• Tzu jan p’u wu wei (ziran pu wu wei)

    These three terms as they relate to “terseness in art” means naturalness achieved by cultivation. "For example, in the case of hsieh i painting, i.e. the style of painting an idea in a cursive matter, there is great economy in the application of highly expressive brush strokes, often leaving a vast amount of space untouched by ink. Thus it is said that ‘the idea is present where ink is not,’ and ‘the idea arrives before the brush.’ Such an approach would be in accordance with… Taoist teachings: naturalness or spontaneity (tzu jan), simplicity (p’u — i.e. the original state without artificial contrivance), and non-action (wu wei), the avoidance of external activities." (Asian Esthetics and World Music)

  • Variable mode

    See “Mutable modes.”

  • Water image symmetry

    In both the Chinese and Western traditions, symmetry, in its various manifestations, has played an important role in shaping musical compositions… Chou’s concept of symmetry is based on “water-image” where the object remains unchanged; however, images reflected in water are [transformed] as a result of the refraction of light. (“An Introduction to Chou Wen-chung’s Water Image Symmetry;” see section on Music and Theory).

  • Wenhua

    In modern times, wenhua is commonly used to refer to culture, but it originally meant “education through the arts“ (Wenren and Culture). Wen tzu yi wu sheng …po tzu yi pa yin (wenzhi yi wusheng …bozhi yi bayin): "Organized according to the five classes of scale-tones… distributed according to the eight classes of timbres" —Chou Li. This concept, that a composition is organized according to proper choice of scale-tones and instruments of specific timbre, and therefore a musical tone is defined not only by its pitch but also by its timbre, is… a fundamental one in Chinese music and has long characterized all East Asian music… (Asian Esthetics and World Music).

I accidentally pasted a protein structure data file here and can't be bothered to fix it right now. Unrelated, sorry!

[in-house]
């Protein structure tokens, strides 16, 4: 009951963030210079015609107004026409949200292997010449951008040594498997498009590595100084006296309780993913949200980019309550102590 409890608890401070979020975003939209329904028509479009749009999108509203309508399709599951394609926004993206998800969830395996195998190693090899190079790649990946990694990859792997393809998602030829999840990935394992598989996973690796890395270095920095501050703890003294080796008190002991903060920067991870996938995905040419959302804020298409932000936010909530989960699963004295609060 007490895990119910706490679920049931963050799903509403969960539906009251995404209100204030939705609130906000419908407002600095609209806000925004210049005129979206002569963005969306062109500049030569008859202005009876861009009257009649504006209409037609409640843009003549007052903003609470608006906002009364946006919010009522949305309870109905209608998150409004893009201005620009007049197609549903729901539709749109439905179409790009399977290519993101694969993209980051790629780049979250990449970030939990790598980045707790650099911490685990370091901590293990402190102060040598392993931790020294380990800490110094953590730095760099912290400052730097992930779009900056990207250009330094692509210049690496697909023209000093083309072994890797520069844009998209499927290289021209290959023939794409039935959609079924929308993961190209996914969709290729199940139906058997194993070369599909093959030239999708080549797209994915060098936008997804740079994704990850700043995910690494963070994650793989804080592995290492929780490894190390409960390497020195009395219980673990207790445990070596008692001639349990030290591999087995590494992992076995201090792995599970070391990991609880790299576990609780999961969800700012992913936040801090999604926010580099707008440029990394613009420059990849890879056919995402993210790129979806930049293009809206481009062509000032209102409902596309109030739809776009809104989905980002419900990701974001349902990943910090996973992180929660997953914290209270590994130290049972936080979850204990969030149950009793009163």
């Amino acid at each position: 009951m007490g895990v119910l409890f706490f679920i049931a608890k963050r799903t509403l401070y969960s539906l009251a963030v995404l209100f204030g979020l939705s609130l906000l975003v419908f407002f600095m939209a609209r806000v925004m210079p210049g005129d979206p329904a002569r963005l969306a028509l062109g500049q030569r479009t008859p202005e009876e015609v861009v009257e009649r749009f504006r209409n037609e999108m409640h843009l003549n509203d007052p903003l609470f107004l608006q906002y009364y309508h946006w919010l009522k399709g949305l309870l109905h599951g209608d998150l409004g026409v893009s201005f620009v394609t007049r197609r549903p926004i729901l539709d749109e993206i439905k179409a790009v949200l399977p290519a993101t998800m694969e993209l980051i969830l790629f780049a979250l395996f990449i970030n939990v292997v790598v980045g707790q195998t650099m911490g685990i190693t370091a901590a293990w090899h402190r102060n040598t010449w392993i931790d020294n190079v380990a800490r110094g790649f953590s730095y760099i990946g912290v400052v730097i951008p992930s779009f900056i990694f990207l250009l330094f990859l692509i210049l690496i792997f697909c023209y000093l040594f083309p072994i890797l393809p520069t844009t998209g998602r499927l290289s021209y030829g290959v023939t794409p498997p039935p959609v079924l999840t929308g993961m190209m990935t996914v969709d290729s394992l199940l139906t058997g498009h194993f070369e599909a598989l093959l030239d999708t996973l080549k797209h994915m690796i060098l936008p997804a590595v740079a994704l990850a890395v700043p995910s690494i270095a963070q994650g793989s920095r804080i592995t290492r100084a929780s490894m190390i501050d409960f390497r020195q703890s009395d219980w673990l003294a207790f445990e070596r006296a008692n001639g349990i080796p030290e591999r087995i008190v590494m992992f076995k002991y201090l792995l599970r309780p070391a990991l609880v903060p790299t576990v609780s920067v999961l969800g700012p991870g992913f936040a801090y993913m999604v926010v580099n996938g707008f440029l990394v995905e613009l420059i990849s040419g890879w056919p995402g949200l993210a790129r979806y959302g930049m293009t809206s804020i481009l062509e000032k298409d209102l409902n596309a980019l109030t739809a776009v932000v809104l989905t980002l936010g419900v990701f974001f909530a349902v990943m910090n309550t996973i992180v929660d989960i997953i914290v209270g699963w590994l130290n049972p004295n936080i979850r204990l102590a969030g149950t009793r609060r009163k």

• Wenren

    A person with ultimate knowledge of the arts. (Wenren and Culture)

  • Wu wei

    See “Tzu jan p’u wu wei.”

  • Yin, yueh (yue), sheng

    All three may mean music. Yueh refers specifically to music of the highest order while yin is used for music in general, sometimes that of an inferior nature. Yin and sheng may mean sound, but sheng refers to sound in general while yin implies "musical tone" that is defined in terms of its two primary acoustic properties, i.e. pitch and timbre. (Asian Esthetics and World Music)

  • Yueh (Yue)

    See “yin, yueh (yue), sheng.”

  • Yün

    “Yün is based on the Chinese philosophic concept of art as the moment when ‘the universe and the individual merge as one’ (tien jen he yi). That is when macrocosm and microcosm resonate in sympathy. …[It] is taken from the expression ch’i yün, the foremost principle in Chinese art, which means reverberation (yün) of the revitalizing force in nature (ch’i)” (program note to Yün).

  • Zhaohun

    Refers to a millennia old poetic form, meaning literally “calling for the spirit of the deceased.”

Site Credits

Administration
Spiralis Music Trust

Website
Design — Concentric, Development — Igicom

Photography
Kimberly M. Wang, Eardog Productions, the Spiralis Music Trust and public domain.